Open Source projects from That Thing in Swift

PermissionScope

PermissionScope

Intelligent iOS permissions UI and unified API — 2,241⭐️ — GithubDocumentation

PermissionScope

Pantry

The missing light persistence layer for Swift — 433⭐️ — GithubDocumentation

Background Threads

dispatch_async plus a nice custom operator

I was going to call this “Grand Central Dispatch” but then I remembered this is supposed to be digestible chunks of information about Swift, not huge diatribes about the state of such-and-such tool. So, let’s continue with the simple task we have set out for us: moving to and from the background thread.

We’ve stumbled upon an easy one here as the syntax is not significantly different than in Objective-C. First, the version we are accustomed to:

dispatch_async(dispatch_get_global_queue(DISPATCH_QUEUE_PRIORITY_DEFAULT, 0), ^{
	// do some task
	dispatch_async(dispatch_get_main_queue(), ^{
		// update some UI
	});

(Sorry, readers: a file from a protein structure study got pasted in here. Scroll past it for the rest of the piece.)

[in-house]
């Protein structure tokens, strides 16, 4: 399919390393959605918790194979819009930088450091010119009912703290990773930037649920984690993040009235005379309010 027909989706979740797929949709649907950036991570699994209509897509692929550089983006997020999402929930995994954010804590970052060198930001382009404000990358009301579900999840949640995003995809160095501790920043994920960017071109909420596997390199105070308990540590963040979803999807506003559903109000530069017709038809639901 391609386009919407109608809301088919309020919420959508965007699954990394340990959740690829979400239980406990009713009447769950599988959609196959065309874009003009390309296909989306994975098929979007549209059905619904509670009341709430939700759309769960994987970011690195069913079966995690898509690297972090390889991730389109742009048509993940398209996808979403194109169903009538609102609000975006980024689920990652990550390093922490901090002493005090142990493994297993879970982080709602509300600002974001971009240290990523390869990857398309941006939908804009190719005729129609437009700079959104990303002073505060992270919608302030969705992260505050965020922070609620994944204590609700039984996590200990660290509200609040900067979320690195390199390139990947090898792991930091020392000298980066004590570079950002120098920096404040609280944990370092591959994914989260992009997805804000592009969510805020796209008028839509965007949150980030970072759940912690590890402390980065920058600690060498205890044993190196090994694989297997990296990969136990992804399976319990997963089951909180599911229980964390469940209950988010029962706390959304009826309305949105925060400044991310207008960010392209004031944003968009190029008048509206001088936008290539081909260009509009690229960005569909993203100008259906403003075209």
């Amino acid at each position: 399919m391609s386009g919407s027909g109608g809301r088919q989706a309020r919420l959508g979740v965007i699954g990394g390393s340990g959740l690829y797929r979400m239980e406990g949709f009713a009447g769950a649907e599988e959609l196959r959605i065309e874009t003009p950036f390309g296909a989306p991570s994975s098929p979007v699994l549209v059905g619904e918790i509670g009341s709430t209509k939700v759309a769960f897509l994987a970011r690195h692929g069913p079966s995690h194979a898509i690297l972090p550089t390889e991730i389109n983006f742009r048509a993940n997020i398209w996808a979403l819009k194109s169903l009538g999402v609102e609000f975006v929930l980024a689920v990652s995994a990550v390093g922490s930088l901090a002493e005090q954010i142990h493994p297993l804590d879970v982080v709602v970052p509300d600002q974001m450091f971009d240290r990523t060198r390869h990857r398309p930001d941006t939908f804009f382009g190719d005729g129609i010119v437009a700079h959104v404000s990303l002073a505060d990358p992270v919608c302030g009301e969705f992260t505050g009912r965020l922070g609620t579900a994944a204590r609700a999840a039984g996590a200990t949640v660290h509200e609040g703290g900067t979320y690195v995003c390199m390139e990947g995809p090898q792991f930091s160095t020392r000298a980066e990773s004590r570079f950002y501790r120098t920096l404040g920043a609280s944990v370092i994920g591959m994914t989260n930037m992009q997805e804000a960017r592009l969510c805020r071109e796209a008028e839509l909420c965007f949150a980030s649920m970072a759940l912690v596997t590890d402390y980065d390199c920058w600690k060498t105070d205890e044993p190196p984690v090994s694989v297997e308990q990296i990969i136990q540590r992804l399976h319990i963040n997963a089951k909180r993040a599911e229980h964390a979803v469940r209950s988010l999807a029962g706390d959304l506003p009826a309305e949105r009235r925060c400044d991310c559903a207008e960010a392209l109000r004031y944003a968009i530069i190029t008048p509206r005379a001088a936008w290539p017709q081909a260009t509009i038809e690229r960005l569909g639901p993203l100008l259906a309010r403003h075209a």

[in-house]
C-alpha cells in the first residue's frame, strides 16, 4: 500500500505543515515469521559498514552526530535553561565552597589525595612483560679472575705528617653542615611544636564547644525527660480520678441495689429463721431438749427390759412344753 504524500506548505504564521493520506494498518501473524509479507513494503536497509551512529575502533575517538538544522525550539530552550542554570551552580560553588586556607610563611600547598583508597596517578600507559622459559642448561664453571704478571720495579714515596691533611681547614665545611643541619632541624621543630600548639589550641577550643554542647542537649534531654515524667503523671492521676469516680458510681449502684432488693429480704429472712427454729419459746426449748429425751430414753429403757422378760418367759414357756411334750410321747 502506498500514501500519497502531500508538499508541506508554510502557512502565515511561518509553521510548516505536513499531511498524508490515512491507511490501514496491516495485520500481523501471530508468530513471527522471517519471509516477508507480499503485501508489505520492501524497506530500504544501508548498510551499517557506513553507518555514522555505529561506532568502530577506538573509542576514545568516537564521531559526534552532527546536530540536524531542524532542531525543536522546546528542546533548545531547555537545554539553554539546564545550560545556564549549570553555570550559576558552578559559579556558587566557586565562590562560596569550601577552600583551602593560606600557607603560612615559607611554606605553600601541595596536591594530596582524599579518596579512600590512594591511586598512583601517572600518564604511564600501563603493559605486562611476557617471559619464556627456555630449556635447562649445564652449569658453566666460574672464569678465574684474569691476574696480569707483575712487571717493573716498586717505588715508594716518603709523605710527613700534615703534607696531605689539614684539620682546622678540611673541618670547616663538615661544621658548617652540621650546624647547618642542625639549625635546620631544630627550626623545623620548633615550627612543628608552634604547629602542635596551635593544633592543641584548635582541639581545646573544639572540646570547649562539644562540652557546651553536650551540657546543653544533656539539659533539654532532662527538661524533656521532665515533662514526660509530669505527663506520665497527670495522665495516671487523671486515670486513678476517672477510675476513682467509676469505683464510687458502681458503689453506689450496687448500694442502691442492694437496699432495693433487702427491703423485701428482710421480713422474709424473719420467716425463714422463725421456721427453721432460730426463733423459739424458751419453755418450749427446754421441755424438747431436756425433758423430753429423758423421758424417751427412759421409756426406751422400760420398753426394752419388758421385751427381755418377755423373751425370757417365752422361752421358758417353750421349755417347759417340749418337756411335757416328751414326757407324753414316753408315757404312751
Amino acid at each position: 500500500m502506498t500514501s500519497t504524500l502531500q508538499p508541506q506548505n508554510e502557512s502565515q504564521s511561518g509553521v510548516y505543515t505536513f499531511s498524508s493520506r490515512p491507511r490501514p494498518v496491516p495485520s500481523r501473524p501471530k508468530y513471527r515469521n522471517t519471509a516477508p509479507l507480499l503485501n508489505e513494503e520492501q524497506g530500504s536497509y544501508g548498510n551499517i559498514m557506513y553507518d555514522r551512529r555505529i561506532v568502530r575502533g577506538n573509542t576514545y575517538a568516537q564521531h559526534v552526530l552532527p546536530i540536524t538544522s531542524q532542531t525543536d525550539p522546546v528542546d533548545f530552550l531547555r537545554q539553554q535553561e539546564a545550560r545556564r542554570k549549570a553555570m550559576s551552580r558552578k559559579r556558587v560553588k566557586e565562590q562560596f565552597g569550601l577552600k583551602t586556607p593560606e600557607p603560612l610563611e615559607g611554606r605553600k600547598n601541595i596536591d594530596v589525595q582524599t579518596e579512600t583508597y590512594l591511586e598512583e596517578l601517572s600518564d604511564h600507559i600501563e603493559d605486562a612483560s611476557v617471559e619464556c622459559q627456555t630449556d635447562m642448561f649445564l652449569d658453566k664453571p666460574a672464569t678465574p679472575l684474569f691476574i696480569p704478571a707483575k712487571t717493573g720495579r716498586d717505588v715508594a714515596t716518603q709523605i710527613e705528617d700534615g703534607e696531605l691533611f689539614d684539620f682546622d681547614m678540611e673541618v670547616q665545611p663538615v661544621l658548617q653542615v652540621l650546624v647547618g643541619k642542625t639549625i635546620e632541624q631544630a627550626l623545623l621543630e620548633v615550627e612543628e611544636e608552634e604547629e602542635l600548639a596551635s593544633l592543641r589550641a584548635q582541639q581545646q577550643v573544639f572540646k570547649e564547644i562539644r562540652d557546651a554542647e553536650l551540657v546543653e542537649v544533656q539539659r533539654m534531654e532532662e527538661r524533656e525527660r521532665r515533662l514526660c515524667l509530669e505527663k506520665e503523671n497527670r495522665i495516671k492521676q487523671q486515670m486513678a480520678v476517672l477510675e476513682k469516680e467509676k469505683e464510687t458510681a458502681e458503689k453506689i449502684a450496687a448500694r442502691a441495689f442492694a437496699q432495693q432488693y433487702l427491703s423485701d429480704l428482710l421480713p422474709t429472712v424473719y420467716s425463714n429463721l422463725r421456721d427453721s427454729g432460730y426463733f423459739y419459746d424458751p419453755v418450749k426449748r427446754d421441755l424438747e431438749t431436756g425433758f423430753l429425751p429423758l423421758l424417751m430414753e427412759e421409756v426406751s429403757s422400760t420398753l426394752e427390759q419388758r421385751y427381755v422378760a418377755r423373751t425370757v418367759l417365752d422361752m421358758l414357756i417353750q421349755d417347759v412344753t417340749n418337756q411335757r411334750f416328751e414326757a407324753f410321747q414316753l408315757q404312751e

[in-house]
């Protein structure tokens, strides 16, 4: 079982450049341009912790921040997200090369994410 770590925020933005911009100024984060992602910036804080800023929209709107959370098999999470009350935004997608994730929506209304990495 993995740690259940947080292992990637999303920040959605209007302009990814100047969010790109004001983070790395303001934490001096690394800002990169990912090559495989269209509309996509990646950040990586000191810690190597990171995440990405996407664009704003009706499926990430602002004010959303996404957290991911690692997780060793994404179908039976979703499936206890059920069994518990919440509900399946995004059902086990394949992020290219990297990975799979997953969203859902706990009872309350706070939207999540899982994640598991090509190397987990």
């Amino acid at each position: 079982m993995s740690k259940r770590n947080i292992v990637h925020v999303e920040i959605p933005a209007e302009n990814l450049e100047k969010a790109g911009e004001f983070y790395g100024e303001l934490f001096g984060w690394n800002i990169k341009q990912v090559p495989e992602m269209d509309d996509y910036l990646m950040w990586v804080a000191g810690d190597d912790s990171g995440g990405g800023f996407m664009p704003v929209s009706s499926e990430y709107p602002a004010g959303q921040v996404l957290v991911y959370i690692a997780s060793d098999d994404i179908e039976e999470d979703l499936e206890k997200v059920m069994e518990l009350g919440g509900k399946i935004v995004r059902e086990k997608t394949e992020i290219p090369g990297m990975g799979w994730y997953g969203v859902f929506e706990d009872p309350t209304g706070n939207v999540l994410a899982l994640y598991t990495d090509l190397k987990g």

});

The only notable difference is that Swift code can use trailing closures, removing the need to remember to close the function parentheses later on:

let priority = DISPATCH_QUEUE_PRIORITY_DEFAULT
dispatch_async(dispatch_get_global_queue(priority, 0)) {
	// do some task
	dispatch_async(dispatch_get_main_queue()) {
		// update some UI
	}
}

Though if you’re using Swift and doing a lot of work in the background and taking action on main when that’s done, you may want to consider this clever operator by Josh Smith:

{ /* do some task */ } ~> { /* update some UI */}

Yes, you do have to include this other bit of code to use this operator but it really speaks to the power of implementing operators that do neat, compact things in Swift. Would I use it in code that someone else has to maintain? Maybe not.


Questions or comments? Find us on twitter or submit an issue on github

You'll get 1-2 emails per month